“I believe in dialogue, I believe in democratic processes that allow for those kinds of dialogue to happen. I think that we are at risk when we don’t allow the diversity of those perspectives to be heard.”

“That’s not to negate the fact that the police as an institution has been at the forefront of some of the concerns that those marginalized communities have been expressing for so long,” Giwa said. “There’s a place for police accountability, there’s a place for LGBTQ community accountability, and I think that we need to find a medium where we can actually co-exist and have that kind of healthy dialogue. In the absence of that, I question where we go from here.”

Apologies and Actionable Change

One of the groups that reached out to express concern was Safe Harbour Outreach Project (SHOP), a sex worker advocacy program which operates through the St. John’s Status of Women Council. Program Coordinator Heather Jarvis said the group sent a letter to event organizers following considerable internal dialogue within their community. She said while they acknowledged the organizers’ well-intentioned efforts, there remained deep-seated concerns.

“We really believe in the work of the people behind this event who are trying to organize as queer and trans people in our community, but we really hope that they will understand that we need a different way to move forward,” Jarvis told The Independent. “I think we really have to take a bigger step back and [ask] has there been any substantial real accountability from police forces in our province? We can’t move forward and work towards healing without apologies, but also actionable work to change where we’ve been. And I feel like that is distinctively lacking.”

Jarvis said a central problem with the event was that it centred police voices, rather than those of the marginalized communities most affected by policing.

“Often having these conversations in safe and meaningful ways means not having police present at all, at least to begin with,” she explained. “And only with police involvement later with informed consent of those most directly impacted by policing.”

She cited some recommendations the group shared with the event organizers: providing more advance notice; centring those most directly impacted by policing; providing opportunities for anonymous participation and feedback. She said it’s important to check in with participants about arrangements during the planning stage in order to ensure it’s as accessible as possible.

“If this discussion is going to happen—which it very much seems like it needs to happen—we really need to restructure who is at the centre, whose voices get to be heard first.”

Jarvis said the SHOP community often hears from people who are afraid of being visible and outed during Pride events.

“The idea of policing there on top of that is something that several people in our community have said makes the decision for them that they don’t attend.”

Police and Pride: a storied history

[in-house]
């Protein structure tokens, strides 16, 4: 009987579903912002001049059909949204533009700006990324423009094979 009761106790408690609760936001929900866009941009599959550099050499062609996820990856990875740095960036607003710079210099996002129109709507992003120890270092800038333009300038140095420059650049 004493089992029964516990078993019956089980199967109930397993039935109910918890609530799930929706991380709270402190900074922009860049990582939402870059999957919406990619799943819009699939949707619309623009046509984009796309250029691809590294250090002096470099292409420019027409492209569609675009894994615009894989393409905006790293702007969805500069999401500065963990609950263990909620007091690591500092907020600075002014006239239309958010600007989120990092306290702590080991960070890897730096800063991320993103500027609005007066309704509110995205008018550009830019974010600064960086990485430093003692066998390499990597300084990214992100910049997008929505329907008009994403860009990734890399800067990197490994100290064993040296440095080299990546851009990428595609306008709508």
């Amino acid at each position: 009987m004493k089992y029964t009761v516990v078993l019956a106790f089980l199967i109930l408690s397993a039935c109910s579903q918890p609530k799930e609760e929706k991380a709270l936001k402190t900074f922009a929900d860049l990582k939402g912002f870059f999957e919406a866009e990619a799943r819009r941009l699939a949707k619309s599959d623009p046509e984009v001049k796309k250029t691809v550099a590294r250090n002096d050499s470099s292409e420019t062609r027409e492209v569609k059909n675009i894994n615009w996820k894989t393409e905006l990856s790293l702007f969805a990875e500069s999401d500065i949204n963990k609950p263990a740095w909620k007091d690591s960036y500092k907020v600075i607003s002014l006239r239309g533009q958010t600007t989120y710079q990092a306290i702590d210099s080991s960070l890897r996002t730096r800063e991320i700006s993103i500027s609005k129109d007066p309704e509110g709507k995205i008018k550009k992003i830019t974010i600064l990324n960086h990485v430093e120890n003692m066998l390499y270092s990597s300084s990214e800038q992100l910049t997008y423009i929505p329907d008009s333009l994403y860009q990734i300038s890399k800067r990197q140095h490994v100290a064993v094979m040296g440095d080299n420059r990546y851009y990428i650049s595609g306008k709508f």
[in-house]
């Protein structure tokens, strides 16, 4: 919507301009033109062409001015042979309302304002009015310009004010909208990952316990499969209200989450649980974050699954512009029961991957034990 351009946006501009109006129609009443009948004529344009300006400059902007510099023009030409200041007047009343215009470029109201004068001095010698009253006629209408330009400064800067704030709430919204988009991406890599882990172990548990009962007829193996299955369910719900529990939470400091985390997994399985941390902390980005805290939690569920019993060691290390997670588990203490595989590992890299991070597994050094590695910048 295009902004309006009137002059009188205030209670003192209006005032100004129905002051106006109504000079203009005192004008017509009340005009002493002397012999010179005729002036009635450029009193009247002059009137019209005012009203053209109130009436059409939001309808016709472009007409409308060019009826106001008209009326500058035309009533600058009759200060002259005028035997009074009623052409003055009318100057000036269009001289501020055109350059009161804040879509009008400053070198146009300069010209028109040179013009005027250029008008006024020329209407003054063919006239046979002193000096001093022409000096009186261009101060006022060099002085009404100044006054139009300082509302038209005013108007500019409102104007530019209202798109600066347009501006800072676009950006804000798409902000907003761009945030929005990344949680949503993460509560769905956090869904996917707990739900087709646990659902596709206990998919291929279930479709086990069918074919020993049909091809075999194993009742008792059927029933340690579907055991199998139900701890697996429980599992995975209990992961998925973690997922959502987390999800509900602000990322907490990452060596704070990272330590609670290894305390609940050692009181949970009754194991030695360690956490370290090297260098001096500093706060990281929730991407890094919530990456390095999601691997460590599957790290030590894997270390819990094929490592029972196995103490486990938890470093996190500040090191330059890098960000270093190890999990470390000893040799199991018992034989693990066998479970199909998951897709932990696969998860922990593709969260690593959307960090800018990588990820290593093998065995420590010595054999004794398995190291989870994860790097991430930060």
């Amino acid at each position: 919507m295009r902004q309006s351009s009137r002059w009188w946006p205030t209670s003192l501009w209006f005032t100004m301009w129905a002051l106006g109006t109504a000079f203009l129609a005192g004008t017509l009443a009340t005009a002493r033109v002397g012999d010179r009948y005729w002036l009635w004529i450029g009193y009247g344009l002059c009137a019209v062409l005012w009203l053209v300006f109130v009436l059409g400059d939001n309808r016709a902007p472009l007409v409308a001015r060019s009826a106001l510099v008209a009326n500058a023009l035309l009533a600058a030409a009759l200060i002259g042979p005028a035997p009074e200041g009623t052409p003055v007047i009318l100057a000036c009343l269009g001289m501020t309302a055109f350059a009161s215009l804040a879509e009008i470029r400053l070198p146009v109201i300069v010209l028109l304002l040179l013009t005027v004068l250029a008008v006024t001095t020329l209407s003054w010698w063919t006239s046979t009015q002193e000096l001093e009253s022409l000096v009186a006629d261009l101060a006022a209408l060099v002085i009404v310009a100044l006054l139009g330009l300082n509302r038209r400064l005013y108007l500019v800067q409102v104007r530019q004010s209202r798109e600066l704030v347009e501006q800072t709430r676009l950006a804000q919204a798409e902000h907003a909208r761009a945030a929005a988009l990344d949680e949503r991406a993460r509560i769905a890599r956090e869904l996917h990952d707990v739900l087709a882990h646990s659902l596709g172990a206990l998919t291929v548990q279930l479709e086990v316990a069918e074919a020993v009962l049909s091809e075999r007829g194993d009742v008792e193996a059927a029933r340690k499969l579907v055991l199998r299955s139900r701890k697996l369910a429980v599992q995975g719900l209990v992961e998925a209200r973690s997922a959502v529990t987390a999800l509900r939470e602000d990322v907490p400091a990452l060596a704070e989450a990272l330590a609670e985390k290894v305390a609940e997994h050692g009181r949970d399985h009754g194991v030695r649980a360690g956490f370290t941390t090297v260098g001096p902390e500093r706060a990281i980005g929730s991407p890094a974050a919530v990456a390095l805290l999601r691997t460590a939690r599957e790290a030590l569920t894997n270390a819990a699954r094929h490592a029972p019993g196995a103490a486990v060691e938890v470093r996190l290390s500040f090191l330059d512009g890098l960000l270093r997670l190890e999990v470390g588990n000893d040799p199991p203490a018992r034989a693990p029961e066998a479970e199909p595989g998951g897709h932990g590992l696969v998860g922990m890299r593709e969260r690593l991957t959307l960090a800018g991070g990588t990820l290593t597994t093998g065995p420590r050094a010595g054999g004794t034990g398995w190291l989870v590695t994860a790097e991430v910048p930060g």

Gary Kinsman is a retired sociology professor, co-author of the book The Canadian War on Queers, and a member of the Toronto-based No Pride In Policing Coalition.

“I was pretty alarmed when I saw [the event ad] on Twitter and saw the involvement of both RNC and the RCMP and Memorial University,” he told The Independent.

Kinsman, who taught at Memorial in the 1990s, was involved in the fight to add sexual orientation protections to this province’s human rights code, which didn’t happen until 1995. NL was the third-last province to add those protections.

“A lot of the stories that we heard [during the campaign] were about police harassment. The police were clearly a major and threatening presence in the lives of many queer and trans people in St. John’s and Newfoundland more generally at that point in time,” he said.

He pointed to the infamous RNC investigation into gay men hooking up at the Village Mall as an example. He also noted that in the early years of the Mount Cashel child sexual abuse investigation, the abuse was often conflated with homosexuality in general, and he argues the police contributed to that perception.

“A lot of that was actually based on the police investigation into the problems at Mount Cashel, which labelled the problem as ‘homosexuality’ at Mount Cashel,” Kinsman explained. “So the police in Newfoundland and Labrador have a long history of contributing to the oppression of gay men and lesbians and trans people.”

Kinsman said the issue is one the queer community has been grappling with for decades, at least since the 1970s.

“One of the major problems that’s existed within [Canada] has been this notion that we have to collaborate with the police,” he said. “The same people who were arresting men for having sex with other men, who were harassing trans people on the street for their gender presentation, who were harassing lesbians—the same police who were doing that were saying they wanted to involve us in liaison and collaboration committees. And to some extent some people within our communities unfortunately fell for that, and got involved in these committees, which by and large just led to people within our communities policing [those] communities, given the historically unjust laws that the police were enforcing.”